INTRODUCTION TO Joshua 1
Moses being dead, the Lord directs and encourages Joshua to take the command of the children of Israel, and go over Jordan with them, and take possession of the land of Canaan, and divide it to them; giving him gracious promises and strong assurances of his presence, and some good advice with respect to his conduct, Joshua 1:1; upon which Joshua orders the people to be ready in three days to go along with him, Joshua 1:10; and particularly addresses the Reubenites and Gadites, and half tribe of Manasseh, and puts them in mind of what Moses had ordered, and they had promised, to go along with their brethren, and assist them in conquering the land, Joshua 1:12; which they readily agreed to do, and promised obedience to him in all things, Joshua 1:16.
the servant of the Lord; and a faithful one he was in all things belonging to it, and in whatsoever was enjoined him by the Lord, see Deuteronomy 34:5,
and it came to pass that the Lord spake unto Joshua the son of Nun,
Moses's minister; either in a dream, or vision, or by an articulate voice out of the sanctuary: of Joshua's descent and relation, see Exodus 33:11; and of his office under Moses, not as a menial servant, but a minister of state, see Exodus 24:13,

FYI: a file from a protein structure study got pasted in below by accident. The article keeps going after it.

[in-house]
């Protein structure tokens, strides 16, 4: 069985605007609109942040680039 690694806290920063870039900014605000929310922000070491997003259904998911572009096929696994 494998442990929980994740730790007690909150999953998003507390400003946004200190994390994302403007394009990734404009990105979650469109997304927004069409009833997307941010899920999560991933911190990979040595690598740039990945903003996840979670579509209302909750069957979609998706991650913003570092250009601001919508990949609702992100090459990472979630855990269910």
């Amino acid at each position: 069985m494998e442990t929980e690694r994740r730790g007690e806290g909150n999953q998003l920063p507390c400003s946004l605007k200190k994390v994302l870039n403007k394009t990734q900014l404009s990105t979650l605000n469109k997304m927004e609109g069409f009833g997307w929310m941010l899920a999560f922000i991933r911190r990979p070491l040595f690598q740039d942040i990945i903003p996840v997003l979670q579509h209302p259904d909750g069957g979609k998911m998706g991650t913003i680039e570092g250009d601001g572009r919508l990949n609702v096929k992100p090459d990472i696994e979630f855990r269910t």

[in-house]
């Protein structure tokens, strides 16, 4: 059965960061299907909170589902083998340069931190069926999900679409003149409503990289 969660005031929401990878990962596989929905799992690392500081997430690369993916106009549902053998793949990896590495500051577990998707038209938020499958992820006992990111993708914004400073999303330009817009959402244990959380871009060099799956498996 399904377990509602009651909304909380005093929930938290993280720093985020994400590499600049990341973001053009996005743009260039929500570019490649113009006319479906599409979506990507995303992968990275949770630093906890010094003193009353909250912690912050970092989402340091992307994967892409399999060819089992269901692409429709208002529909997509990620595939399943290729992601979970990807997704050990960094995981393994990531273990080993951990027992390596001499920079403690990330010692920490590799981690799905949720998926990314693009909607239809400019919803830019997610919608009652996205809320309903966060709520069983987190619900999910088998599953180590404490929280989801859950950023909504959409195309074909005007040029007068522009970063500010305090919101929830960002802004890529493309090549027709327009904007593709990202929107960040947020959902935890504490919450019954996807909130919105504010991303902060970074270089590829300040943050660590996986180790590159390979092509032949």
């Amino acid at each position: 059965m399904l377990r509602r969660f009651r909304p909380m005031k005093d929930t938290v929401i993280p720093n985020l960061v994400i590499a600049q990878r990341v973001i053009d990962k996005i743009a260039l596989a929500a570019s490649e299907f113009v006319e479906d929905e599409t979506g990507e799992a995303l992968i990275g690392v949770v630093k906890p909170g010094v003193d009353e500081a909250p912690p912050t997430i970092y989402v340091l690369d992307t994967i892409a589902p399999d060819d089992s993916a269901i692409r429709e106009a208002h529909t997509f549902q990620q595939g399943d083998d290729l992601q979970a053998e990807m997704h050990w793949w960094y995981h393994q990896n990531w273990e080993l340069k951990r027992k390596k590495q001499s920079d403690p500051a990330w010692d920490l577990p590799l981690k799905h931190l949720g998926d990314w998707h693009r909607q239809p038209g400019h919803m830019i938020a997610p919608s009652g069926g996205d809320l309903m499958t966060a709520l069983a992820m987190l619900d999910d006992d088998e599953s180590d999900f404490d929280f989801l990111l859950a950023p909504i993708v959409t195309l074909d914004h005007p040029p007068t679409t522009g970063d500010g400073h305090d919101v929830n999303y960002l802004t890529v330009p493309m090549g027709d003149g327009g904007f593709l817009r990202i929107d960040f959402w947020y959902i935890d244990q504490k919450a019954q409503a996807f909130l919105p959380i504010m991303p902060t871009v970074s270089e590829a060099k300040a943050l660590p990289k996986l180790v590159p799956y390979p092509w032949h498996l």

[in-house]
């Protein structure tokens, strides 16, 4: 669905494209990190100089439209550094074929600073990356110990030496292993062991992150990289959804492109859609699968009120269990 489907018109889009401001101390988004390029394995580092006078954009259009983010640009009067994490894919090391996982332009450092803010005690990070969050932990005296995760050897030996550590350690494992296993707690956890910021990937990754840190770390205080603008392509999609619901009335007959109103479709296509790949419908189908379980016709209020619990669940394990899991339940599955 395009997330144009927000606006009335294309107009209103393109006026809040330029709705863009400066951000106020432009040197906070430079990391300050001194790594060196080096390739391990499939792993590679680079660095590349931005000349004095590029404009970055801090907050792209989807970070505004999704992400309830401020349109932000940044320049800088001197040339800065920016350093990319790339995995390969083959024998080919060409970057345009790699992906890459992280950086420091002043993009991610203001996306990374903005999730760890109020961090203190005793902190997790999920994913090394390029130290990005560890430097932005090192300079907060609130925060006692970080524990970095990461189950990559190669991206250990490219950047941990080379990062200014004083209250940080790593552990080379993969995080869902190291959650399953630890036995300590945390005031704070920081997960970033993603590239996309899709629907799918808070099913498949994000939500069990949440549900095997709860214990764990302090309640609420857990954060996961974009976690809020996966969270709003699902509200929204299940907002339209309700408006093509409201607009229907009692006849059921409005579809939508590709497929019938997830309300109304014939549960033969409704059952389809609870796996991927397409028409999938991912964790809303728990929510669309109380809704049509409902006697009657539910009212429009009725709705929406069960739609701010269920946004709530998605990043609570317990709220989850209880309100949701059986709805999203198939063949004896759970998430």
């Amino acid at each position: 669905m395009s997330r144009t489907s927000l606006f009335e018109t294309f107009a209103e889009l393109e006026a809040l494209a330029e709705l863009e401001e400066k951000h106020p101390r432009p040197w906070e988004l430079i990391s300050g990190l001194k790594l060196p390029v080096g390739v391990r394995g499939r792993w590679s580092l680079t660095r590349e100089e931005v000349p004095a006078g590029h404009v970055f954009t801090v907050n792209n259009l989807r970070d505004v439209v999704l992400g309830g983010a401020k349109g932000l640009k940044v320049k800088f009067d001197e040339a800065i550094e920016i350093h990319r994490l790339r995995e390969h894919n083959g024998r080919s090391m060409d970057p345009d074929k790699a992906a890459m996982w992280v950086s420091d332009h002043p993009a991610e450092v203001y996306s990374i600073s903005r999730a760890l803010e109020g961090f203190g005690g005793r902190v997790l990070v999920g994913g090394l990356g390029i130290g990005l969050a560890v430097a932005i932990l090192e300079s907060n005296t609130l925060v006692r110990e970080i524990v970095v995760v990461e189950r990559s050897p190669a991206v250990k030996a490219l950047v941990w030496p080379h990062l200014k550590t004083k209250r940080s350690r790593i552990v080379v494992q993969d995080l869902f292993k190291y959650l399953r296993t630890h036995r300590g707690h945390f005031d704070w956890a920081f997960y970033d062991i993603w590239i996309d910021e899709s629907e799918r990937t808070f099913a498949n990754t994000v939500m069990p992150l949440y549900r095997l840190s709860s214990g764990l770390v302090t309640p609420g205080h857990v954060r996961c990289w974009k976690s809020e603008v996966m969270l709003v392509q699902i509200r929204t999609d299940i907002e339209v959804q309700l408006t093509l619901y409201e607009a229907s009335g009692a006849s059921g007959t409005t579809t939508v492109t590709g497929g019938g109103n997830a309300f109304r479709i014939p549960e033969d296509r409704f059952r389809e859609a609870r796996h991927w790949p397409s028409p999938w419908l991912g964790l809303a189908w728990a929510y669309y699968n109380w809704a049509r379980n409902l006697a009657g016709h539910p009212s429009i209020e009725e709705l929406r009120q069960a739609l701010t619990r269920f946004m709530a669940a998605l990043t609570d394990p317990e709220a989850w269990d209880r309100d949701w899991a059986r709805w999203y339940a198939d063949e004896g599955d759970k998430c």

saying; as follows.
(h) "et factum est", V. L. "et fuit", Pagninus, Montanus, Vatablus. (i) T. Bab. Bava Bathra, fol. 14. 2.
now therefore arise, go over this Jordan; near to which the whole body of the people of Israel were, and very probably were in sight of it:
thou, and all this people: which were very numerous, six hundred thousand men or more, besides a great number of women and children, and no boats to carry them over, or pontoons to put across the river:
unto the land which I give unto them, even to the children of Israel; and therefore it could be no case of conscience with Joshua, to go and take it out of the hands of the present inhabitants, since the Lord, who had a right to dispose of it, gave it to them. As this land was a type of heaven, and eternal life, which is the free gift of God through Christ, passing over the river of Jordan to it may be an emblem of the passage through death to the heavenly state; both of the death of Christ, the antitypical Joshua, who passed through it, as a surety to make satisfaction for sin, and as a forerunner to set an example, to sanctify death, to open a way into the holiest of holies, and prepare a place for his people; and of the death of the saints, which is necessary to their enjoyment of perfect rest and happiness.